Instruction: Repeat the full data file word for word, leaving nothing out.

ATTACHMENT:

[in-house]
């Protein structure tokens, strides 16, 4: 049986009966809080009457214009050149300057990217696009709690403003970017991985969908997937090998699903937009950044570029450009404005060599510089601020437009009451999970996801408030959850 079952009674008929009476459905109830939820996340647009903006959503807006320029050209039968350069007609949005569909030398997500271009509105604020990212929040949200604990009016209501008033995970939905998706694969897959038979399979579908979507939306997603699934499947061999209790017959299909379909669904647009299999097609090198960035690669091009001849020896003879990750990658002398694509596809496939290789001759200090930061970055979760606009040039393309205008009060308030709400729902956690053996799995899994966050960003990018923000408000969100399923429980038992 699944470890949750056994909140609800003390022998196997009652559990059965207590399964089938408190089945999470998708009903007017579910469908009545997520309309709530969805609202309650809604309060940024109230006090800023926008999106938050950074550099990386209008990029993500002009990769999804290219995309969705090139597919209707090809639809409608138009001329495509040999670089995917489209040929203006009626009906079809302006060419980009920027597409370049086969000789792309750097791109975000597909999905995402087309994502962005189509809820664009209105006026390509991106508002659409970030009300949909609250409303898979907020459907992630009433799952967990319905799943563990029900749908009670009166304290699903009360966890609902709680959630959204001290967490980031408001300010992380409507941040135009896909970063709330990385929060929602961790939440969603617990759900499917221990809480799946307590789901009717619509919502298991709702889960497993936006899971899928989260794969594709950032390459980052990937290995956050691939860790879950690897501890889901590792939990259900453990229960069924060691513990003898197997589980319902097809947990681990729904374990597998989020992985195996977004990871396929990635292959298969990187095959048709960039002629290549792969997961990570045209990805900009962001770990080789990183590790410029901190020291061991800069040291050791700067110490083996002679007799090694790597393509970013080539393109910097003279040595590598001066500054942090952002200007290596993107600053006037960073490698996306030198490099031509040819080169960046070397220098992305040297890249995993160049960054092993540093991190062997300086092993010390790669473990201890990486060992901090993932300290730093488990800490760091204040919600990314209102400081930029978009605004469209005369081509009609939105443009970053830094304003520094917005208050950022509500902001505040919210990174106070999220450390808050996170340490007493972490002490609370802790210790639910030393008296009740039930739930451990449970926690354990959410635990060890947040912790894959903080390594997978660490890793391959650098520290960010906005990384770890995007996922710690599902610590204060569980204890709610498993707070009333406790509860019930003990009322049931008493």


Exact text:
[in-house]
């Protein structure tokens, strides 16, 4: 049986009966809080009457214009050149300057990217696009709690403003970017991985969908997937090998699903937009950044570029450009404005060599510089601020437009009451999970996801408030959850 079952009674008929009476459905109830939820996340647009903006959503807006320029050209039968350069007609949005569909030398997500271009509105604020990212929040949200604990009016209501008033995970939905998706694969897959038979399979579908979507939306997603699934499947061999209790017959299909379909669904647009299999097609090198960035690669091009001849020896003879990750990658002398694509596809496939290789001759200090930061970055979760606009040039393309205008009060308030709400729902956690053996799995899994966050960003990018923000408000969100399923429980038992 699944470890949750056994909140609800003390022998196997009652559990059965207590399964089938408190089945999470998708009903007017579910469908009545997520309309709530969805609202309650809604309060940024109230006090800023926008999106938050950074550099990386209008990029993500002009990769999804290219995309969705090139597919209707090809639809409608138009001329495509040999670089995917489209040929203006009626009906079809302006060419980009920027597409370049086969000789792309750097791109975000597909999905995402087309994502962005189509809820664009209105006026390509991106508002659409970030009300949909609250409303898979907020459907992630009433799952967990319905799943563990029900749908009670009166304290699903009360966890609902709680959630959204001290967490980031408001300010992380409507941040135009896909970063709330990385929060929602961790939440969603617990759900499917221990809480799946307590789901009717619509919502298991709702889960497993936006899971899928989260794969594709950032390459980052990937290995956050691939860790879950690897501890889901590792939990259900453990229960069924060691513990003898197997589980319902097809947990681990729904374990597998989020992985195996977004990871396929990635292959298969990187095959048709960039002629290549792969997961990570045209990805900009962001770990080789990183590790410029901190020291061991800069040291050791700067110490083996002679007799090694790597393509970013080539393109910097003279040595590598001066500054942090952002200007290596993107600053006037960073490698996306030198490099031509040819080169960046070397220098992305040297890249995993160049960054092993540093991190062997300086092993010390790669473990201890990486060992901090993932300290730093488990800490760091204040919600990314209102400081930029978009605004469209005369081509009609939105443009970053830094304003520094917005208050950022509500902001505040919210990174106070999220450390808050996170340490007493972490002490609370802790210790639910030393008296009740039930739930451990449970926690354990959410635990060890947040912790894959903080390594997978660490890793391959650098520290960010906005990384770890995007996922710690599902610590204060569980204890709610498993707070009333406790509860019930003990009322049931008493």